I'm writing a mobile app that aggregates weather data and generates a push notification when certain criteria are met. The user has the option to change some of the variables (e.g. if the current temperature exceeds X degrees) which is stored both on the device, and on my server.

When my app opens, it requests the GCM (or APN) token and the user-defined variables and sends them to my server via POST. The endpoint would look something like this (if it were a GET):


(obviously type would be apple if it were an iOS device)

On the server end, registerPush.php takes the variables and stores them (via prepared statements) in a MySQL database. The requester is allowed 1 registration per 10 seconds (determined via PHP sessions) and if they exceed that, they get locked out for 2 minutes, to avoid one user trying to spam the database with bogus entries.

Every hour, a cron job runs and loops through all the items. If the temperature exceeds maxtemp, the token is added to an array, and bulk-sent to those users via the correct push method (e.g. GCM or APN).

I'd like to keep this system "anonymous" (that is, not require a user to sign up), because creating an account simply to store push notifications is a bit overkill for the simplistic nature of my app, and things such as "Login with Facebook" are the same, because why should a user sign in with Facebook, just to get push notifications?

So my question is, short of throttling registration attempts via $_SESSIONs, and perhaps storing the last time the token was sent to the server (and clearing out old tokens after X many units of time), what can I do to make this system more secure, short of asking people to create an account (for a simple weather app)?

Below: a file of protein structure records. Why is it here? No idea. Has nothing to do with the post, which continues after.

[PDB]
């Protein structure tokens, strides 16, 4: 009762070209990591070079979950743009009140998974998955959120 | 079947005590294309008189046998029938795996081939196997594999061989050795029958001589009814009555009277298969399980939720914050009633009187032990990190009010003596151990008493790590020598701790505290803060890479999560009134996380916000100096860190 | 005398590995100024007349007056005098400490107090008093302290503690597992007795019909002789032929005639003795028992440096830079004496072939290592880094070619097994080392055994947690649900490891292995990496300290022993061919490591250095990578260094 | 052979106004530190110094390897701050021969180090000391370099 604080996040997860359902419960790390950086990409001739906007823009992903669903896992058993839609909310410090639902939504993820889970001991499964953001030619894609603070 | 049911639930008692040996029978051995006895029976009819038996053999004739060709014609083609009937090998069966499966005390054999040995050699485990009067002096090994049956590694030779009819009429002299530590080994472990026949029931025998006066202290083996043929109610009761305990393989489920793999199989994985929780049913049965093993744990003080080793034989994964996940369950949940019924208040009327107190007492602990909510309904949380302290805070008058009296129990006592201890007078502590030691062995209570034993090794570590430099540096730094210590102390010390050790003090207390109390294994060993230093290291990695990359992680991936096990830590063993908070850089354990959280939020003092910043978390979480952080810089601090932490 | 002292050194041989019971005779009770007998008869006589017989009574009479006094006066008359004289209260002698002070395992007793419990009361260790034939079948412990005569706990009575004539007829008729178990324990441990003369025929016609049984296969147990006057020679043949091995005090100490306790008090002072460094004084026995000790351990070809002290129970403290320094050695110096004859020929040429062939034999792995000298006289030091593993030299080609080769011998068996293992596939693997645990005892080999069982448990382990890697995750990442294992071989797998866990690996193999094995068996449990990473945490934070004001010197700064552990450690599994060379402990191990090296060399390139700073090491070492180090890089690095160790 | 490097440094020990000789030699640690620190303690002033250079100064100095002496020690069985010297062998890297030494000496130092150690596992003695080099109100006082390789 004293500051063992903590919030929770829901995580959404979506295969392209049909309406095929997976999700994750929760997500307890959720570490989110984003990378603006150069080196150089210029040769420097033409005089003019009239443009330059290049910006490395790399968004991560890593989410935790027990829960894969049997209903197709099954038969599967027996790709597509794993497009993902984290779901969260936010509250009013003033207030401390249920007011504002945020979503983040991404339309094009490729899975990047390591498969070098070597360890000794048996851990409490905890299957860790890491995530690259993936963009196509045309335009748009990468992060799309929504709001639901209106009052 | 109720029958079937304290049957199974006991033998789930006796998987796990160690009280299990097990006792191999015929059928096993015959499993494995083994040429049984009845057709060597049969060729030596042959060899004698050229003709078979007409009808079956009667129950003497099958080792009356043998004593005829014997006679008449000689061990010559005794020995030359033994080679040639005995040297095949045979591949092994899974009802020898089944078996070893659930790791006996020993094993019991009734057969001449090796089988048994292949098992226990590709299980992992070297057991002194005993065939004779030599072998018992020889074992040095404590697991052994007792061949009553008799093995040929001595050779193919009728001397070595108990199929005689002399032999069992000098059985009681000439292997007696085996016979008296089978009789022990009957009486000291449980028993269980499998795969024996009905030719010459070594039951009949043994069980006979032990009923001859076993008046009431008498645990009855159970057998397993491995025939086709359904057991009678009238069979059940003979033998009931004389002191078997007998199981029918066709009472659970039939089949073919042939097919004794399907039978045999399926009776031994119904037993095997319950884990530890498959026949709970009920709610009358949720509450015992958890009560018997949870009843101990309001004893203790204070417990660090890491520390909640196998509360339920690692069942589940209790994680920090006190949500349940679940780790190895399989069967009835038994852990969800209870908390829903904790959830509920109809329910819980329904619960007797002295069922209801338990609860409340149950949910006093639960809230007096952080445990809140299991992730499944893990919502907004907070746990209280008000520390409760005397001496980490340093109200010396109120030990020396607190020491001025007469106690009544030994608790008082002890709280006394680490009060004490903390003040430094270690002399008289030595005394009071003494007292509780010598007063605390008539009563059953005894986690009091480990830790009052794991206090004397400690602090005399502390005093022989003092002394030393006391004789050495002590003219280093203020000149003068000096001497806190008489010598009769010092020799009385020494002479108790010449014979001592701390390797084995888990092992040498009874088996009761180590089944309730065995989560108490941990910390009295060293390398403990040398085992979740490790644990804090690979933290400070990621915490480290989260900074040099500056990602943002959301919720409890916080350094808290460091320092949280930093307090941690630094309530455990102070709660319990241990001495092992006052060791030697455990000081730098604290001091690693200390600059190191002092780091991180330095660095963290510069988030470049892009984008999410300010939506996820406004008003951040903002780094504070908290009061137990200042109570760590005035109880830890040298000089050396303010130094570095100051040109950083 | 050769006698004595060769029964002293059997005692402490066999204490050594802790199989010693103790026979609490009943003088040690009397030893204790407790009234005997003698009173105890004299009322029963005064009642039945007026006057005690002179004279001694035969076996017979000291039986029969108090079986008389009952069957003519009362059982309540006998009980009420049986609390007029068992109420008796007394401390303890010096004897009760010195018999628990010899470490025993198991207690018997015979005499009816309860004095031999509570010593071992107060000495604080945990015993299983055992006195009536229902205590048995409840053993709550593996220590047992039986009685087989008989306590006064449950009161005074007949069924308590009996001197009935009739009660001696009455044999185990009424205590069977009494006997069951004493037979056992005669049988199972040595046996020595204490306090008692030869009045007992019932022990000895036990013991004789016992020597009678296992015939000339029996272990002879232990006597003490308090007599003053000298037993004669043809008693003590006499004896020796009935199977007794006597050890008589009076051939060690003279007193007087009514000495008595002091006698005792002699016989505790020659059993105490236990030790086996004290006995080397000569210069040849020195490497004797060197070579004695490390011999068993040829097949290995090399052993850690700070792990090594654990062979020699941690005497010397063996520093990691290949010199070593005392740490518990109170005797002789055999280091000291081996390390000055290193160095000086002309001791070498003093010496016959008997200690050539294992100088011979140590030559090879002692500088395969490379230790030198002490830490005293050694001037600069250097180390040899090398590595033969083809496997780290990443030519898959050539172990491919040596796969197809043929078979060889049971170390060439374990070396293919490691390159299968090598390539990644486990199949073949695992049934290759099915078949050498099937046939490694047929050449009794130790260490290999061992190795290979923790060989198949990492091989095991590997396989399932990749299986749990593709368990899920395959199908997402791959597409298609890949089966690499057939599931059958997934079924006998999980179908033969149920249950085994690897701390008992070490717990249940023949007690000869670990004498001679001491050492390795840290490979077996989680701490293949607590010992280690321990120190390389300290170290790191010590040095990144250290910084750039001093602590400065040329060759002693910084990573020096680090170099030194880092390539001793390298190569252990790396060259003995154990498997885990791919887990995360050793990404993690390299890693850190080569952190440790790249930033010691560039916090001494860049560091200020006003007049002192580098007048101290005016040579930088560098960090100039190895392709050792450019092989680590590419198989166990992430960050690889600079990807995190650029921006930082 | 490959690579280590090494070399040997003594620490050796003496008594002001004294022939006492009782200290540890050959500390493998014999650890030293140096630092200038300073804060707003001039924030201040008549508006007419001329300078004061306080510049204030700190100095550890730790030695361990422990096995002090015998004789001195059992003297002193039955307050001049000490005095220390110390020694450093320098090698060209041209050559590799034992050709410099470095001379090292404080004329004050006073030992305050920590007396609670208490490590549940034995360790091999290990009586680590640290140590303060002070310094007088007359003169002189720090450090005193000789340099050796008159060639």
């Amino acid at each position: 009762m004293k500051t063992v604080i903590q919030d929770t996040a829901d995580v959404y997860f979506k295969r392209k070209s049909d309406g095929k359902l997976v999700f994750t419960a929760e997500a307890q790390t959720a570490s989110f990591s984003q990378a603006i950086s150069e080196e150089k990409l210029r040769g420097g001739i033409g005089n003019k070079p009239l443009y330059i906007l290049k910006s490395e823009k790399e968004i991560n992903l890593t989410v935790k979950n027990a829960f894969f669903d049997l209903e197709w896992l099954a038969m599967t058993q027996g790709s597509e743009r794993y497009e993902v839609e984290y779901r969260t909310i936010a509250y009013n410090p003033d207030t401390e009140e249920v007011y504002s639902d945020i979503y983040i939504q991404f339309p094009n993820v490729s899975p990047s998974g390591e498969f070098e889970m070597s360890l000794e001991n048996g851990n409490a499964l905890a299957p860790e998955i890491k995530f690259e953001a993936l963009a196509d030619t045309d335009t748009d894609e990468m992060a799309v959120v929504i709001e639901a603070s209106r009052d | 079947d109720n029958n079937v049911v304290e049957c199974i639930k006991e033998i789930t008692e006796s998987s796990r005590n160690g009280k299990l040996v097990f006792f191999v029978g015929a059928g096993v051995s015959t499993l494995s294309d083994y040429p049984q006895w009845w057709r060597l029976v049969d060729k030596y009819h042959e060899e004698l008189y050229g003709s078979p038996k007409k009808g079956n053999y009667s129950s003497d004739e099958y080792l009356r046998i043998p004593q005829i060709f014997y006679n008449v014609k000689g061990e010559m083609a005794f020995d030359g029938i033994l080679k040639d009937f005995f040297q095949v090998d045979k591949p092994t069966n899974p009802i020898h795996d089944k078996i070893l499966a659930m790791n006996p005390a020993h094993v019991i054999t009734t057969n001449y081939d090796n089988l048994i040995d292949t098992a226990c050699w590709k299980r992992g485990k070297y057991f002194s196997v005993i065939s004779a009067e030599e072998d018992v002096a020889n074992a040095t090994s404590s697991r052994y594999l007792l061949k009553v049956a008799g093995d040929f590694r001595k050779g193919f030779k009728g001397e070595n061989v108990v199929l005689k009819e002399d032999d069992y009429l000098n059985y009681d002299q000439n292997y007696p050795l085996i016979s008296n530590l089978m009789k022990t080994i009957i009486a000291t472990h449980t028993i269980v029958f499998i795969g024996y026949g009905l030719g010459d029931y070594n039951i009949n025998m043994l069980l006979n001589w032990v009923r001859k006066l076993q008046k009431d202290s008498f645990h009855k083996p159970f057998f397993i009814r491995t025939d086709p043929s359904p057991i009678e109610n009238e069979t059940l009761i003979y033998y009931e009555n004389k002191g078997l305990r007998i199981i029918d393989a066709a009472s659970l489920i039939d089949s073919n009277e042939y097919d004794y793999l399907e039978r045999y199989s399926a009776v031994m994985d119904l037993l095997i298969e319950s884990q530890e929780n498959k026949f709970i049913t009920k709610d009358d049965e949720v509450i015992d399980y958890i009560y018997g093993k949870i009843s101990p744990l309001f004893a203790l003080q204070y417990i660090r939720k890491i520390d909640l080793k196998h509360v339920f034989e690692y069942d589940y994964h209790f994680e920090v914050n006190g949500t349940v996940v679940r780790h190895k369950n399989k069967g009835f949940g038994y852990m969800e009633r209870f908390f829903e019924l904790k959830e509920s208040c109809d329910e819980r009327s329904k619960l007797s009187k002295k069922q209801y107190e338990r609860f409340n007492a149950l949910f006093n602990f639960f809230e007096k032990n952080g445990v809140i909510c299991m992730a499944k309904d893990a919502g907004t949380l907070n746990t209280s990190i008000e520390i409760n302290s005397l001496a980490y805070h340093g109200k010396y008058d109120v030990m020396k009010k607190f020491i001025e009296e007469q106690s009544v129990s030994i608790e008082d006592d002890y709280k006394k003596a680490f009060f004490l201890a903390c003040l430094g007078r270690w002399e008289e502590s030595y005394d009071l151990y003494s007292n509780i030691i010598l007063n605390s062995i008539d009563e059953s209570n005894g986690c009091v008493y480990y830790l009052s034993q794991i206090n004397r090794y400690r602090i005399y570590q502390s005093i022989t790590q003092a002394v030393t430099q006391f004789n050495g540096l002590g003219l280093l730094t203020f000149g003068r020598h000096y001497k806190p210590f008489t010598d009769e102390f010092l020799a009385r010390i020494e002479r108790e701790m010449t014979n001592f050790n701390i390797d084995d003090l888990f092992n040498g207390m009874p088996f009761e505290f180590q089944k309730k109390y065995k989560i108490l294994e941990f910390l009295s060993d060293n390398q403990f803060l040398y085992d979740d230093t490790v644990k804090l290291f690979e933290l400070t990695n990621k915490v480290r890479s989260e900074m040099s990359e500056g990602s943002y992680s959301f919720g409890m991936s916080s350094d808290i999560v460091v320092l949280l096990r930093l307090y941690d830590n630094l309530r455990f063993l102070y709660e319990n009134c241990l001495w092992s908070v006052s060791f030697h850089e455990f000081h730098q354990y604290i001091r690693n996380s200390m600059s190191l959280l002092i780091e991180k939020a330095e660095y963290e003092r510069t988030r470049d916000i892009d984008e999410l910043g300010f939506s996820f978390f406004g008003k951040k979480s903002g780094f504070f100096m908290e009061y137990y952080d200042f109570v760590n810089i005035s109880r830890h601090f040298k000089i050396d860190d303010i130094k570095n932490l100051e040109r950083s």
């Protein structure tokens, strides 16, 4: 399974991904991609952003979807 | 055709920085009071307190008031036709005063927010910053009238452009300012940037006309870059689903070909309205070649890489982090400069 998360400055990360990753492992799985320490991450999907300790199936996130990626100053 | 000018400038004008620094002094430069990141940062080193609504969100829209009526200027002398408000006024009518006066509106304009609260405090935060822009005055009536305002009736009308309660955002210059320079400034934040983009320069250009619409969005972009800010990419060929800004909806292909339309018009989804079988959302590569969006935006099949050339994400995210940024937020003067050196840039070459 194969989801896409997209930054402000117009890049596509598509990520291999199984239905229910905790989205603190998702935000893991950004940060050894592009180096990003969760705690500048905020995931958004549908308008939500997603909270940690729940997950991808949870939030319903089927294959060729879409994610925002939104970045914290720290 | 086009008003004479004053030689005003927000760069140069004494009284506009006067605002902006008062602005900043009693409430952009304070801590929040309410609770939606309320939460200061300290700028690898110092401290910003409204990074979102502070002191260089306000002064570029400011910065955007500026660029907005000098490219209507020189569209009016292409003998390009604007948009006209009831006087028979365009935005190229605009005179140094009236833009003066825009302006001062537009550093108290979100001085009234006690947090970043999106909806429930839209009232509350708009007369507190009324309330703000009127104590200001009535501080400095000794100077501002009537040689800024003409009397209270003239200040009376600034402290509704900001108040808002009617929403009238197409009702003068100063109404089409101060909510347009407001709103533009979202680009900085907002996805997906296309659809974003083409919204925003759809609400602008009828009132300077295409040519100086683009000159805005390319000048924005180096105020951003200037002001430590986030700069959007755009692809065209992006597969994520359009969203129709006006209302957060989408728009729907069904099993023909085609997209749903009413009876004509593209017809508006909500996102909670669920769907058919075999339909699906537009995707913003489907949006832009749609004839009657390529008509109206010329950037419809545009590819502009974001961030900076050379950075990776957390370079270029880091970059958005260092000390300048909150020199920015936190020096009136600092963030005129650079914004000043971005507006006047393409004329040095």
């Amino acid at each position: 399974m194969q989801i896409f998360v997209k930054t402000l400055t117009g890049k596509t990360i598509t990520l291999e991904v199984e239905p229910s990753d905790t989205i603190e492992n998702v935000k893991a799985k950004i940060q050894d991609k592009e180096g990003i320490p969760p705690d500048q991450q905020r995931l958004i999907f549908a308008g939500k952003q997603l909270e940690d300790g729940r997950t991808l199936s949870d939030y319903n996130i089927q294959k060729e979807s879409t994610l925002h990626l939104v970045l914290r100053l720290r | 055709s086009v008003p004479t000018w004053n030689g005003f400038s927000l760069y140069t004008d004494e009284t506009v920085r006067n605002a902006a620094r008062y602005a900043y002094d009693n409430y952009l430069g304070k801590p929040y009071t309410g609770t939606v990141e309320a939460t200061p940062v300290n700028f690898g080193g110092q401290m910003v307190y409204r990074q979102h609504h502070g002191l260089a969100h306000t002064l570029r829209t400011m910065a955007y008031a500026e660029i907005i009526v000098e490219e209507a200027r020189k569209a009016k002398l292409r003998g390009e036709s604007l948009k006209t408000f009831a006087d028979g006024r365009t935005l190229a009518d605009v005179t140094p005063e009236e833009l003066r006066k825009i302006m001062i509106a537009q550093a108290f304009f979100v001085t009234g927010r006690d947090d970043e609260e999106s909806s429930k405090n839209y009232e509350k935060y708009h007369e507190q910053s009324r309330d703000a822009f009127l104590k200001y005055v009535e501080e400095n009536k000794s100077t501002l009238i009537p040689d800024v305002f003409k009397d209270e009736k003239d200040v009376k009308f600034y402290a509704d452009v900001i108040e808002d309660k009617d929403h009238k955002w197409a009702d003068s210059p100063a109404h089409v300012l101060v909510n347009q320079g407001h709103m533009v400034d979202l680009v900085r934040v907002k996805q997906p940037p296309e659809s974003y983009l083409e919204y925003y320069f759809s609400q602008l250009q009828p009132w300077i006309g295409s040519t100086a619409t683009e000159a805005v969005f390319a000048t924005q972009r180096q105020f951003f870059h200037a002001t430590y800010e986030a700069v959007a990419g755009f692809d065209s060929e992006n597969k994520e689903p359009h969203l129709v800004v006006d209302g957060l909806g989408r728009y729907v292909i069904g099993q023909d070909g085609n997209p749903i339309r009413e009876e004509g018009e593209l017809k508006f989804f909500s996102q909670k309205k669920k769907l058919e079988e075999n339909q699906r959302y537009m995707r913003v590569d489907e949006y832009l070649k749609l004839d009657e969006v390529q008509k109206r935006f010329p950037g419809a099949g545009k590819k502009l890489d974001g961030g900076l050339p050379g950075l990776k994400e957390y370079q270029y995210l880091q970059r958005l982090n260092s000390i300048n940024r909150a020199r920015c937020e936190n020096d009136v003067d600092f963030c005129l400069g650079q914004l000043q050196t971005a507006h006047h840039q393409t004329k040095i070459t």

• if it's only run 24 times a day, RSS seems like a fading yet viable push system
    – dandavis
    Jul 4, 2016 at 0:56
  • @dandavis But if the app is closed, then no messages get through because my app isn't pulling in the feed to generate a notification. Push notifications work at the system-level so my message will be delivered regardless
    – DrFrankly
    Jul 4, 2016 at 6:51
  • no, i mean just offer the feed and let the user use their favorite app to consume...
    – dandavis
    Jul 5, 2016 at 4:02

1 Answer 1


I would suggest using String m_androidId = Secure.getString(getContentResolver(), Secure.ANDROID_ID);

This will give you a unique ID, that require no permissions, that does only change during factory reset, and can be used to track so nobody spams the database. I would also suggest hashing with a app-specific key.

However, you still need to have any throttling to prevent someone from creating malicious entries. A good idea could be requiring the solving of a captcha to submit a "new" ANDROID_ID string that does not exist in database. This can be solved with a WebView and using Google Recaptcha, upon first launch of the app, combined with IP-based throttling.

Do remember that many cellular operator NAT's lots of customers behind one IP, so guard the logs carefully and if you see the app being popular and be prepared to increase the throttle limits incase your app start being more popular.

This could be implemented automatically by having a AI, that will compare the median request rate for all IPs to a specific rate, and only block if the rate is considered higher than this. Median request rate is in other words, the request rate that is the average of the request rate of all IPs, but with the "low-balls" and "high-balls" removed.

  • App-specific key sounds good, though I'd have to to store that within the app itself, so if (when) it's decompiled, it'd be the same as if I had never added it. CAPTCHA sounds interesting. It's still a UX breaking design (many Pebble watch apps I've installed don't require this, so I wonder what they're doing), but I'll look in to it. I'll also research the median request rate and see if that'll fit in. Thanks :)
    – DrFrankly
    Jul 3, 2016 at 22:21

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